Matthew 16:18 And The Aramaic Argument

It is written:

“And I also say to you that you are Peter, and on this rock I will build My church, and the gates of Hades shall not prevail against it.” (Matthew 16:18)

In this passage, Jesus makes a clear distinction between “Peter” and “the rock” upon which the church is built. The rock upon which the church is built is the identity of Jesus as the Son of God, which Peter had just confessed (Matthew 16:16). This is demonstrated by both Jesus’ change from the second to the third person (“YOU” are Peter, and upon “THIS” rock), but in the original Greek of the New Testament (which uses “petros” to describe Peter, and “Petra” to describe the rock upon which the church is built)…

Our Catholic friends, however, claim that Matthew was written in Aramaic, and there would not have been a distinction between these two words in that language.

What shall we say to this?

Gary Henson is a former Roman Catholic who spent a great deal of time examining his religion. At one point in his fascinating book, The Ivory Domino, he writes:

“The two words did not mean the same thing. “Rock” was a large mass of rock, something like the Rock of Gibraltar, but “Peter” was a petros, a stone small enough to be thrown or easily moved! And that Greek dictionary said the two words are “distinct from” each other. No, Jesus was not saying that Peter, a small stone, was the large mass of rock upon which He would build His church. Quite the opposite. By the use of those two words, Jesus was explaining that Peter was not the massive foundation of His church! Mr. Babbitt continued. “If you tell a Catholic priest what you just saw about these two different words, this is what he would say: ‘But, the Gospel of Matthew was originally written in Aramaic, not Greek. And, in the Aramaic, these two words are identical, not different. So, Jesus really identified Peter as the rock.’ Gary, that is the Catholic’s ‘knot at the end of the rope’–a desperate attempt to hang onto Matthew 16: 18 before it slips away from their hands and from their ability to use it to keep people believing that Jesus made Peter a pope.” “But, how are we to know whether it was written in Greek or Aramaic?” I asked. He explained. “God tucked inside the Bible an easy rebuttal to this false assumption….He reached for another book from those on his desk. “See those strange words, ‘Golgotha ‘and ‘sabachthani’? Find those words in this Bible dictionary to see of what language they are.” Locating each word, I read: Golgotha. This name represents in Greek the Aramaic word Gulgaltha. 4 Sabachthani. One of the Aramaic words uttered by our Lord on the cross. 5 “They are Aramaic words,” I reported my findings. “Gary, what do those two Aramaic words, which are translated within the verse, tell you?” “My mother didn’t raise a dummy,” I said. “It tells me, if Matthew was written in Aramaic, he wouldn’t translate an Aramaic word into Aramaic! It’s just like that English sentence, ‘Jim is a man.’ It would not translate the English word ‘man,’ into English because it was already written in English. God left no doubt about it. Since those words were Aramaic words that were translated into Greek, then Matthew was not written in Aramaic, but in Greek.” “Which means?” he prodded me on. “Which means that Matthew 16: 18 was written in Greek, and that ‘Peter’ and ‘rock’ are indeed different words,” I answered.” (Gary Henson, The Ivory Domino, 1912-1943 (Kindle Edition); Charleston, AR; Cobb Publishing)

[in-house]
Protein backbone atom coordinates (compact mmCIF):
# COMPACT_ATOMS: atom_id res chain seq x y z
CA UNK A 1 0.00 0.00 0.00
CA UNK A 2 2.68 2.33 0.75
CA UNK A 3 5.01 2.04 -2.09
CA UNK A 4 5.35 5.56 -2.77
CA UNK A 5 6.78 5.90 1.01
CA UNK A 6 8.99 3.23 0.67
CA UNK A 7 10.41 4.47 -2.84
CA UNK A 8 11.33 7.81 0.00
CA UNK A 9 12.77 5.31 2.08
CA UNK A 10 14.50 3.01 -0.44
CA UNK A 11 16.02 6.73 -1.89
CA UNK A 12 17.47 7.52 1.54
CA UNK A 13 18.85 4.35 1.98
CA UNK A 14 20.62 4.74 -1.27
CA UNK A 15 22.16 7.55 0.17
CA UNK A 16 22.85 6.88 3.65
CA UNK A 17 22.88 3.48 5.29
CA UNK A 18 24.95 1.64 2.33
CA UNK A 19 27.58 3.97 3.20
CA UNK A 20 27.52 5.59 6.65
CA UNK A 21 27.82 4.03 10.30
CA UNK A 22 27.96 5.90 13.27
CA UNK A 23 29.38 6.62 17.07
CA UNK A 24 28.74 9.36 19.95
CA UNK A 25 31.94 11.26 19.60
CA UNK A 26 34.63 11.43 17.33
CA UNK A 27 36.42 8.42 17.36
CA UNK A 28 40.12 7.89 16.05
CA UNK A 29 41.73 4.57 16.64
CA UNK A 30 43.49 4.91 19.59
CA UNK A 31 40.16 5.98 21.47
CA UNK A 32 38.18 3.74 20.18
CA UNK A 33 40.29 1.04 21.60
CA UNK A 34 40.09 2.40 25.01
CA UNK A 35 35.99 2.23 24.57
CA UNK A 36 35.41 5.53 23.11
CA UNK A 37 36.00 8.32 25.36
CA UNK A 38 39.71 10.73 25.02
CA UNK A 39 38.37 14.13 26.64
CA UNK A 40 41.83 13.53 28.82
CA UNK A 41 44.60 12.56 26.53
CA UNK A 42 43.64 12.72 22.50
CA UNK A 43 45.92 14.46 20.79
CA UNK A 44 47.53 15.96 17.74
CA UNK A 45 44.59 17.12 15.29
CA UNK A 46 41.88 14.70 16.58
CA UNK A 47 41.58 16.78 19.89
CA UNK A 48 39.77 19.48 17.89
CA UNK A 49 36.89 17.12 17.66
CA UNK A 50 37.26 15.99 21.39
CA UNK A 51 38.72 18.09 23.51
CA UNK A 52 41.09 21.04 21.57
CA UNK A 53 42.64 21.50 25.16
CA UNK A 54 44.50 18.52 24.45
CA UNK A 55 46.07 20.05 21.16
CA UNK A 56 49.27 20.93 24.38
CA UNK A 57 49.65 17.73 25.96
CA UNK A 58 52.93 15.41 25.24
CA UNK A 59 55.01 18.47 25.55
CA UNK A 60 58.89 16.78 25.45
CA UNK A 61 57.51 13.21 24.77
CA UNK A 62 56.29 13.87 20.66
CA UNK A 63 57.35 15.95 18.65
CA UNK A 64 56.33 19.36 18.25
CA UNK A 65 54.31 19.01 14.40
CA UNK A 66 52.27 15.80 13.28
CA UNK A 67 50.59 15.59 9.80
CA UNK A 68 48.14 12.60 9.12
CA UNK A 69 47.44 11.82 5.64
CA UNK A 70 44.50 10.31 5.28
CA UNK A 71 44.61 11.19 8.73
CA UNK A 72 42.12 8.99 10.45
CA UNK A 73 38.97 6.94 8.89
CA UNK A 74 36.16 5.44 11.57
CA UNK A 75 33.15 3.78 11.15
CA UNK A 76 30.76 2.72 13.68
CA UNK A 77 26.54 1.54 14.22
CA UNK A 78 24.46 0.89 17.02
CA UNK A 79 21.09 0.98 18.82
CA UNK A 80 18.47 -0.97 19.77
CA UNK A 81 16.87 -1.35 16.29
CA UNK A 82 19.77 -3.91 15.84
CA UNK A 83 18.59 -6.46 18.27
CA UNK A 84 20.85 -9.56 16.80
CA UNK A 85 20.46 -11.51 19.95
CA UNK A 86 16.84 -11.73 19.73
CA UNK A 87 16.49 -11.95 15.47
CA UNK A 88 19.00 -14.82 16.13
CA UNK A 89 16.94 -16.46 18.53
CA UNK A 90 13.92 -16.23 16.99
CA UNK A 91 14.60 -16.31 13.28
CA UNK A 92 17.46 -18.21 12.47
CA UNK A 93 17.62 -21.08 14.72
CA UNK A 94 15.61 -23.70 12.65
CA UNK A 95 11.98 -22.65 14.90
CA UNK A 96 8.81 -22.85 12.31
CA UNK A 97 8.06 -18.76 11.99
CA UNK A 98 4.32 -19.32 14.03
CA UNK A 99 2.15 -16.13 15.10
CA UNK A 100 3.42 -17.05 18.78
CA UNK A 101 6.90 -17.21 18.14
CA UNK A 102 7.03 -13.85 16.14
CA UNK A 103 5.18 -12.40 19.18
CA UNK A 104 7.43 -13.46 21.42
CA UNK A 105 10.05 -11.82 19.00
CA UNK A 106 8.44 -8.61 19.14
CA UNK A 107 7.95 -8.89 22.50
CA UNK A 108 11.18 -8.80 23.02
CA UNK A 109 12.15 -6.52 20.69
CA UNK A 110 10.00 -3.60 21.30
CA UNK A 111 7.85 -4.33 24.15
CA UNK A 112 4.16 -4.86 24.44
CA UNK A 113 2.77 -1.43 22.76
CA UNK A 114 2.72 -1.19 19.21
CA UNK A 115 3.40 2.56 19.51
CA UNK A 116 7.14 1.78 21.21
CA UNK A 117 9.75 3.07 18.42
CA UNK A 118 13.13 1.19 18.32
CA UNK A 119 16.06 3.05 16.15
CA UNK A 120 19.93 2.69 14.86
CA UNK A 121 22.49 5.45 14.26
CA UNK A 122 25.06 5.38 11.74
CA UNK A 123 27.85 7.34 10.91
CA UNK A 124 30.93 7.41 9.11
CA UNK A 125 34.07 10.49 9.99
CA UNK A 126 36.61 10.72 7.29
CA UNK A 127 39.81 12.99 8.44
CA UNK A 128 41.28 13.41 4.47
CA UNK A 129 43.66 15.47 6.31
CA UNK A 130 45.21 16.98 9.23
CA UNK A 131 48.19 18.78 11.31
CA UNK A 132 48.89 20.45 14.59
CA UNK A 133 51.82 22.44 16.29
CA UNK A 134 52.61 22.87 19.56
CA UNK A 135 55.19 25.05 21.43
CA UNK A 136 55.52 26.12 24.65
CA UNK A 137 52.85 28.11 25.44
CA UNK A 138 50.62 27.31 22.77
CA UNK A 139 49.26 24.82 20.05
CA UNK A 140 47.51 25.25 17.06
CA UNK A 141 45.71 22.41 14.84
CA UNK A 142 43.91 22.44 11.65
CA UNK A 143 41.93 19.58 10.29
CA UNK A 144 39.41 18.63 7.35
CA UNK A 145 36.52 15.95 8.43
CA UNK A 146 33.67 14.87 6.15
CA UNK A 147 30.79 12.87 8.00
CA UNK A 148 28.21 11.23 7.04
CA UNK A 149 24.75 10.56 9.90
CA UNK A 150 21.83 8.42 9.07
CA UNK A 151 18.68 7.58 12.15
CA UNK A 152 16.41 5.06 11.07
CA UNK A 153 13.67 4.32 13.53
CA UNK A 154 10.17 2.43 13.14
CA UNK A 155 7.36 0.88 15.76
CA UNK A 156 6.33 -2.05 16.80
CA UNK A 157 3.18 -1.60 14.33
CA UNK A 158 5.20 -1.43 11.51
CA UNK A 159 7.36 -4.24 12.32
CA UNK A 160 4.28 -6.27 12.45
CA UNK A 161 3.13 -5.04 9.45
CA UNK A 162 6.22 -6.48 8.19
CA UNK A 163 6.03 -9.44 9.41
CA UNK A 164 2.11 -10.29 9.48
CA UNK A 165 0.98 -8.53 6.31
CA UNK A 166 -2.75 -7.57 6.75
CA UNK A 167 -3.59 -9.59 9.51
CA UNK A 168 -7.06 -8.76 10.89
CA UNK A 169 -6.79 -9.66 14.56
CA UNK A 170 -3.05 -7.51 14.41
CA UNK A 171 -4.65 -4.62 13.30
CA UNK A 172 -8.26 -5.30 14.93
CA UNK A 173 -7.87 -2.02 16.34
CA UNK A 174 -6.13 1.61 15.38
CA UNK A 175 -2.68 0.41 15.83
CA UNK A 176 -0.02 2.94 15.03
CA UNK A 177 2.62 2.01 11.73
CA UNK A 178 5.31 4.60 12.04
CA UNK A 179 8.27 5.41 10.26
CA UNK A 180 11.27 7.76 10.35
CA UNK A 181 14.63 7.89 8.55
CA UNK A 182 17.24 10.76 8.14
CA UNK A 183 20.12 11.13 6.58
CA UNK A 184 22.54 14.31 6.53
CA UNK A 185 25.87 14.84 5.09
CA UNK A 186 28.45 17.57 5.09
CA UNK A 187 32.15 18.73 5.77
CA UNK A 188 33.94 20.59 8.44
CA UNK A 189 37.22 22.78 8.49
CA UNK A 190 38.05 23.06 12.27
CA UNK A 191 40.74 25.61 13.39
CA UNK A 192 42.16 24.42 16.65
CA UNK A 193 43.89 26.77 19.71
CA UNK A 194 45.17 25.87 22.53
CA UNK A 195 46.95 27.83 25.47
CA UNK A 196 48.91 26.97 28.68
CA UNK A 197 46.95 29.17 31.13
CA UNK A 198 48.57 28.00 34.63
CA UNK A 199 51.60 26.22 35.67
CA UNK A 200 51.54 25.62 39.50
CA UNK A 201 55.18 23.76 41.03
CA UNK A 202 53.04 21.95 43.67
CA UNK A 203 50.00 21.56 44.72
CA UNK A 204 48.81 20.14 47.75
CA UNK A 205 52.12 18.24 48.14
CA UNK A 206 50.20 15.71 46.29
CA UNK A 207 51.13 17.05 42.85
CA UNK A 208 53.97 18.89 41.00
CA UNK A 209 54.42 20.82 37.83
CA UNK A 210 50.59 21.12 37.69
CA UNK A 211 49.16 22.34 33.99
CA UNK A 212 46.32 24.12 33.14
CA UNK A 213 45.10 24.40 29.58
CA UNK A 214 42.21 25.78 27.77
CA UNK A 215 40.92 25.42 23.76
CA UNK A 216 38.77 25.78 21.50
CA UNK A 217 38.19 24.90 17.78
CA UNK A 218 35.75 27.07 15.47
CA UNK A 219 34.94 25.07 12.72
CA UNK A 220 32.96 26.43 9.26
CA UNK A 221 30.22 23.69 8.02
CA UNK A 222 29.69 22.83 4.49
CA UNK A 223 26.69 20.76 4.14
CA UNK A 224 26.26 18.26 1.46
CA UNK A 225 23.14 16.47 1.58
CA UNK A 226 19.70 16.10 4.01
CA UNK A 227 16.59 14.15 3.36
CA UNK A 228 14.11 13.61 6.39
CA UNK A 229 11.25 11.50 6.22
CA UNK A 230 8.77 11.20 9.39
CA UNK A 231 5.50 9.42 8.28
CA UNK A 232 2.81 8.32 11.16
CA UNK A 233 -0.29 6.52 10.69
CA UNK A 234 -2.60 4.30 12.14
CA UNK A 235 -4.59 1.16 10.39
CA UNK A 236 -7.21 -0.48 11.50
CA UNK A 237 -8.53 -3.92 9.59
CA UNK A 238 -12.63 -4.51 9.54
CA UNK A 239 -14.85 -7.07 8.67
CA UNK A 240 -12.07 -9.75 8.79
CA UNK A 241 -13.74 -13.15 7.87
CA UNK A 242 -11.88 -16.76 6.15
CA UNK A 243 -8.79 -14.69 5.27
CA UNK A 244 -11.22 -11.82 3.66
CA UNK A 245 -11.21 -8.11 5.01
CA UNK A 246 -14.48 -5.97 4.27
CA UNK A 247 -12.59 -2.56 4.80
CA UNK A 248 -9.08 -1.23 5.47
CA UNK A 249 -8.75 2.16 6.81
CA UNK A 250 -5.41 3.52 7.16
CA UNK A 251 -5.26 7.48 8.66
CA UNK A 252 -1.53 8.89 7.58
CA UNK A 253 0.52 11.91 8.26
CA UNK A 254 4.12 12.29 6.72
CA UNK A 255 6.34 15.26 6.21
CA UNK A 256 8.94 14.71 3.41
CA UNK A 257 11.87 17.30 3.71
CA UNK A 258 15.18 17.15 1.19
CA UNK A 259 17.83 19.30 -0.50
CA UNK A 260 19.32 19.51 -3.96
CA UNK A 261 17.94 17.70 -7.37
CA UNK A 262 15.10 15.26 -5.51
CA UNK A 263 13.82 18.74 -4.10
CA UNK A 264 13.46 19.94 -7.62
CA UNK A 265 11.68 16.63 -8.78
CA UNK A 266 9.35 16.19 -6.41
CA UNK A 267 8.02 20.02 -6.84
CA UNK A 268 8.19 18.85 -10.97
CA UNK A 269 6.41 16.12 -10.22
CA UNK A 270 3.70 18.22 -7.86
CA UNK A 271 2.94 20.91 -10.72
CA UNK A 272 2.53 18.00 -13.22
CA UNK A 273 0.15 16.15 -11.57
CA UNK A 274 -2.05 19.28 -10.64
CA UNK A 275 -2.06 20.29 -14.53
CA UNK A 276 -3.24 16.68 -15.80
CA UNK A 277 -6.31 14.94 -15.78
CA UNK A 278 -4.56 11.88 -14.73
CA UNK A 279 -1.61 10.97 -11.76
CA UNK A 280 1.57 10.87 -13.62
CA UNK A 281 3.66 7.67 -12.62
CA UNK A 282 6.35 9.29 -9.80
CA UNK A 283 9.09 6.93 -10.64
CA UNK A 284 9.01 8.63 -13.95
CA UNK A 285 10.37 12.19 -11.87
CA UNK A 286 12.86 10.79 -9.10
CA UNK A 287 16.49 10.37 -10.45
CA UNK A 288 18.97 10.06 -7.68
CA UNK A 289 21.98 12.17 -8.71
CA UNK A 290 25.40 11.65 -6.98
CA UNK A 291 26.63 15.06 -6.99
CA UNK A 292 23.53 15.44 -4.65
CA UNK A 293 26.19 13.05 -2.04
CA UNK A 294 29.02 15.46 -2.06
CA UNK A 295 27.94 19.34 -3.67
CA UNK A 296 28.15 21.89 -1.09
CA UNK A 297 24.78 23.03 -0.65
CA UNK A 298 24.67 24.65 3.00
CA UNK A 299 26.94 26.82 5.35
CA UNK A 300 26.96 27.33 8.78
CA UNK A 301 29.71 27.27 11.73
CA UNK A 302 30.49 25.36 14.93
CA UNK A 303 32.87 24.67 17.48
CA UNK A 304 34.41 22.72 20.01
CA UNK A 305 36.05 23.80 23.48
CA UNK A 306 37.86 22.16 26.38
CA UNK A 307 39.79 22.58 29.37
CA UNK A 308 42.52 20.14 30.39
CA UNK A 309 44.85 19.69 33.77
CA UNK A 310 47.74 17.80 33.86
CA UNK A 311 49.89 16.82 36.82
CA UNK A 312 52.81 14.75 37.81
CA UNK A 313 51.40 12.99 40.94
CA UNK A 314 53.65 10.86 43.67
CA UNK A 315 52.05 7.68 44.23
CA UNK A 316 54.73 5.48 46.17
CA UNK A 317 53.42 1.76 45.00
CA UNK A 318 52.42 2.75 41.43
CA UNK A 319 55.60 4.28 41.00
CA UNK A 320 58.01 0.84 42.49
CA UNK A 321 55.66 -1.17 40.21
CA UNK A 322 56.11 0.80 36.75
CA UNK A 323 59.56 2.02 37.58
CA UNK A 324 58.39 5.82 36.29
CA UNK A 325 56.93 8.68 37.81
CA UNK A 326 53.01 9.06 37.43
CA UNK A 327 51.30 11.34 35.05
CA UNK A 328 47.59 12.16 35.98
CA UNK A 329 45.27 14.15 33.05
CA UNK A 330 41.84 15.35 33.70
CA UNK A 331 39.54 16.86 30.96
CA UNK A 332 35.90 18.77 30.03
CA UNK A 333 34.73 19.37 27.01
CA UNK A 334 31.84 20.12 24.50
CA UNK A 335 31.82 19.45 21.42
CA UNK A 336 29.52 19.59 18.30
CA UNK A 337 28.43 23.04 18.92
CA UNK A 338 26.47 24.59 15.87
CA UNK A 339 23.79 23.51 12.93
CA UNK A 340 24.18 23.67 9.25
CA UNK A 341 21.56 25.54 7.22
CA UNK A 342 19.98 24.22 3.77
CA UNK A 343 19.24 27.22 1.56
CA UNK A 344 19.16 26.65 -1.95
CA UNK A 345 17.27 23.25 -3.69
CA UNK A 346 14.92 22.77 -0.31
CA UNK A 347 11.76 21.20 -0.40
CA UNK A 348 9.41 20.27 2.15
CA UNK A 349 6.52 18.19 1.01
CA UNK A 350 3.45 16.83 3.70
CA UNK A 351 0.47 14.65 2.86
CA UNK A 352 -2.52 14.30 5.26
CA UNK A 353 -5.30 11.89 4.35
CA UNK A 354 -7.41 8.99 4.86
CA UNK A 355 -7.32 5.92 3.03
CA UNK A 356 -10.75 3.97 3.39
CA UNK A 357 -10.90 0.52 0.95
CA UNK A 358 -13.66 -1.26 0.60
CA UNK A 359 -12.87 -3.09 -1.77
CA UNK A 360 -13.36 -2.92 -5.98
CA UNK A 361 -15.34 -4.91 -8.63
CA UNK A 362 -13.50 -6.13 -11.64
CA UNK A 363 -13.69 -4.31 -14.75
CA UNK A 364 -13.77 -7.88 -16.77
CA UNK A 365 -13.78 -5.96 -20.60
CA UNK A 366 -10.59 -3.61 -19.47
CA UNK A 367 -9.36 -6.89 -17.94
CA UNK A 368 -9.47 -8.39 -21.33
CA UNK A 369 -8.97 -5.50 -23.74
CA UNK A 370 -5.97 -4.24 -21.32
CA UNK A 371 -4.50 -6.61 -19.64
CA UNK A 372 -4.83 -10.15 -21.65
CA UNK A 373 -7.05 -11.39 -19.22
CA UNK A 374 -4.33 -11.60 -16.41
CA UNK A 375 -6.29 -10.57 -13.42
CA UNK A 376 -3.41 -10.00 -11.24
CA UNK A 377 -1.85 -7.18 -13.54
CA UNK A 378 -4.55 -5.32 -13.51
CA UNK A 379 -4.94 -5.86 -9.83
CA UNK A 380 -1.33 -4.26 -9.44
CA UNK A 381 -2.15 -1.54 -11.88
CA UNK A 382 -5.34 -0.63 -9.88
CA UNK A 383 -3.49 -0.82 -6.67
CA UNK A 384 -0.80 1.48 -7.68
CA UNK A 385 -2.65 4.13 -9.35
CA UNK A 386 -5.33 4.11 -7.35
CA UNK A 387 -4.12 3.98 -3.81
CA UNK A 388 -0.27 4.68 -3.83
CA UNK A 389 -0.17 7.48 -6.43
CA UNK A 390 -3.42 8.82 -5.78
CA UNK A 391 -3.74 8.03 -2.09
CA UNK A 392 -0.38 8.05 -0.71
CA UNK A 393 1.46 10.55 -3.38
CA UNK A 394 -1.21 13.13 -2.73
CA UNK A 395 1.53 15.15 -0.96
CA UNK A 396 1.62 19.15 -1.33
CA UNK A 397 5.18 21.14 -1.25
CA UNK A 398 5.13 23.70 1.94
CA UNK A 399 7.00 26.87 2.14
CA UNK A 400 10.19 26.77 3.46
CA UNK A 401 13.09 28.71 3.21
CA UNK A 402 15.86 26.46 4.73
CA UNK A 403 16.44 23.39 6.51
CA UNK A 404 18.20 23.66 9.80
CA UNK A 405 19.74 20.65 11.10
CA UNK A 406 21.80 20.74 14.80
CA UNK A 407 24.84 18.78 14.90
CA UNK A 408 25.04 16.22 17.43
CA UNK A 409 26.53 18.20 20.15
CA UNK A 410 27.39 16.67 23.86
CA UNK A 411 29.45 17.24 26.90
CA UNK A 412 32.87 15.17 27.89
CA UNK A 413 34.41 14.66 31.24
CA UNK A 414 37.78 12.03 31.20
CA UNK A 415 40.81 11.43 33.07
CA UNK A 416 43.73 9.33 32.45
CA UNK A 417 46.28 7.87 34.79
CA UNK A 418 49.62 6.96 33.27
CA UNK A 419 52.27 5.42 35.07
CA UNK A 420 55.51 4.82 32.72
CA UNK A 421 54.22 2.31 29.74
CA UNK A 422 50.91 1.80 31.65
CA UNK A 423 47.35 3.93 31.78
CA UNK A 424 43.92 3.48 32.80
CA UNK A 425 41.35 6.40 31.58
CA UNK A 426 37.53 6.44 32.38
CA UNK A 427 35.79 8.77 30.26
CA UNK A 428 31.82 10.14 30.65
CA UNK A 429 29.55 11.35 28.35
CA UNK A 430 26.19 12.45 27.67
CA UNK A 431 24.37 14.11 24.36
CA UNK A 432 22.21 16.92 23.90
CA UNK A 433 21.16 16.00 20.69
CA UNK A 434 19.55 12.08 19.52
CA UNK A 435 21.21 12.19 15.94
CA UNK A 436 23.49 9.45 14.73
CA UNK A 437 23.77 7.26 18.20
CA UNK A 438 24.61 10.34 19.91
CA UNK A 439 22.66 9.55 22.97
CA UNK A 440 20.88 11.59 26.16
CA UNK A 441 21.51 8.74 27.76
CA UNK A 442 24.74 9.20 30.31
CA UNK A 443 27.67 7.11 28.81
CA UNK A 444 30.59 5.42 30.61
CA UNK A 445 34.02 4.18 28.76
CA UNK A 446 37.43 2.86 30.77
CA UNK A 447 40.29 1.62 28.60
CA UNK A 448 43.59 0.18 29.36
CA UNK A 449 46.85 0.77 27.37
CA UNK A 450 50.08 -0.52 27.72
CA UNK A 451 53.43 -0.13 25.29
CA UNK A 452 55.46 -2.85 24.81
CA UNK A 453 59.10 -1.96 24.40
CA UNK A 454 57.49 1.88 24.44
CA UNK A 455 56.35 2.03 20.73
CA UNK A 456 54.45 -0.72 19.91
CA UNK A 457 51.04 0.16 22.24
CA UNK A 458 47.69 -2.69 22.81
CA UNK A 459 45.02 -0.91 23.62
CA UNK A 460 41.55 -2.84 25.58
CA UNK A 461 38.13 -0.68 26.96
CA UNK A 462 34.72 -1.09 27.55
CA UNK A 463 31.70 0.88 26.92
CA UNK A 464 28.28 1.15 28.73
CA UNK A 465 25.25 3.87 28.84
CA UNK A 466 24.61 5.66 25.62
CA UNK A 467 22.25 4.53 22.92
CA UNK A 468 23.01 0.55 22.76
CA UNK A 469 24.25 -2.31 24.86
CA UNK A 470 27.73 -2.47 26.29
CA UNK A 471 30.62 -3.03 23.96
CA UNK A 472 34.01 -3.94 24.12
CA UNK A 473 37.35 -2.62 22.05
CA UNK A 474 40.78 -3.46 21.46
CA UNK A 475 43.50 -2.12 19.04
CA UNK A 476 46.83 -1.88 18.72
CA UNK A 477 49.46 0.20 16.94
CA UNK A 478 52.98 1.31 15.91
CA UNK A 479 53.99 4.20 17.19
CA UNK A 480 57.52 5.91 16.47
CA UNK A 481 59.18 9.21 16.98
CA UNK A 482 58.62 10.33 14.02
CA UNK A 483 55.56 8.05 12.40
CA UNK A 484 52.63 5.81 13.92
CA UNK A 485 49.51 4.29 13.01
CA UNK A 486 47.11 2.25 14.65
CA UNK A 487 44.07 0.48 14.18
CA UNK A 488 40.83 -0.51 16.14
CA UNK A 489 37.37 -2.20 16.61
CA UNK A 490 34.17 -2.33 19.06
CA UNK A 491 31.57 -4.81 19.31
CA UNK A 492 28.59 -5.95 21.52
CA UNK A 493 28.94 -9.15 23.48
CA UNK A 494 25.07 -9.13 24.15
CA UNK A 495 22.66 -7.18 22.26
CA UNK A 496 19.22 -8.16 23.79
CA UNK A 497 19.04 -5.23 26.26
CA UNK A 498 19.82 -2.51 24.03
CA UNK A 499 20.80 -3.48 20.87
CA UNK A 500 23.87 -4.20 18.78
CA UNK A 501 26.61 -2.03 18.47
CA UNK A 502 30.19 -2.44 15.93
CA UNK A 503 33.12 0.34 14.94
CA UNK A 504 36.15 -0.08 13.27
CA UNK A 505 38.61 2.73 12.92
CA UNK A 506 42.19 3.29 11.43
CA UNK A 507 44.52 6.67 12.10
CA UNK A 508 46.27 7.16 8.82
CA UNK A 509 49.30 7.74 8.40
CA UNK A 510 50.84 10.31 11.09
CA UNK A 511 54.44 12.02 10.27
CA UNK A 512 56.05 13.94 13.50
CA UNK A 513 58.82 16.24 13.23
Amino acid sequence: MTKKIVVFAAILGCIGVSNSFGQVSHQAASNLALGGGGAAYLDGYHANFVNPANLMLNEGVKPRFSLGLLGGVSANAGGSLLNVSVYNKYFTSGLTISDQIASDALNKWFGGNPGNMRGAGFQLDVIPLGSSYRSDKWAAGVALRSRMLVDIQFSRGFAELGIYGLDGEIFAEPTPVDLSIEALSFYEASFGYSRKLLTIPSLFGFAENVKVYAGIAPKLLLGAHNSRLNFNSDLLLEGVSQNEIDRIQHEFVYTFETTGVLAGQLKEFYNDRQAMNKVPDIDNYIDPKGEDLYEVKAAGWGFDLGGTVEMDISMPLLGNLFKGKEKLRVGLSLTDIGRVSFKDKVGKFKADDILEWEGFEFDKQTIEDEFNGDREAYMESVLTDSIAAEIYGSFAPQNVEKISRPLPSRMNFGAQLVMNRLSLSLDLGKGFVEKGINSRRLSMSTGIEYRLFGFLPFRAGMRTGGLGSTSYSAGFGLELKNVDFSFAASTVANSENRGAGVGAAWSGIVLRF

The church was not built on the Apostle Peter, but upon the identity of Jesus Christ.

Are you a member of the church of Christ (Acts 2:37-47)?

2 thoughts on “Matthew 16:18 And The Aramaic Argument

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  1. Papias records that Matthew was originally written in Aramaic. The Catholic church has simply used this as an excuse to justify the papacy and Peter’s alleged ascension to leadership. Also it is likely that in conversation with His disciples, Jesus would have spoken in Aramaic. But Aramaic Matthew must of necessity been translated into Greek by the original disciple as quotes of it appear word for word in Mark and Luke. Although the original meaning can be preserved, no two translators would come up with word for word translations in all cases. This can be seen by simply comparing the New International and New American Standard versions. Both are translated by scholars from similar evangelical backgrounds (Gleason Archer and Howard Ervin worked on both) and yet the language is not identical.

    1. Thanks for the good insights!!

      I personally believe that there was an Aramaic copy of Matthew’s Gospel (even though one has never been recovered). Yet I also believe (based on the reasoning presented above) the Greek copy would logically have been the original. And the Greek makes a definite distinction between Peter (petros) and the rock (Petra).

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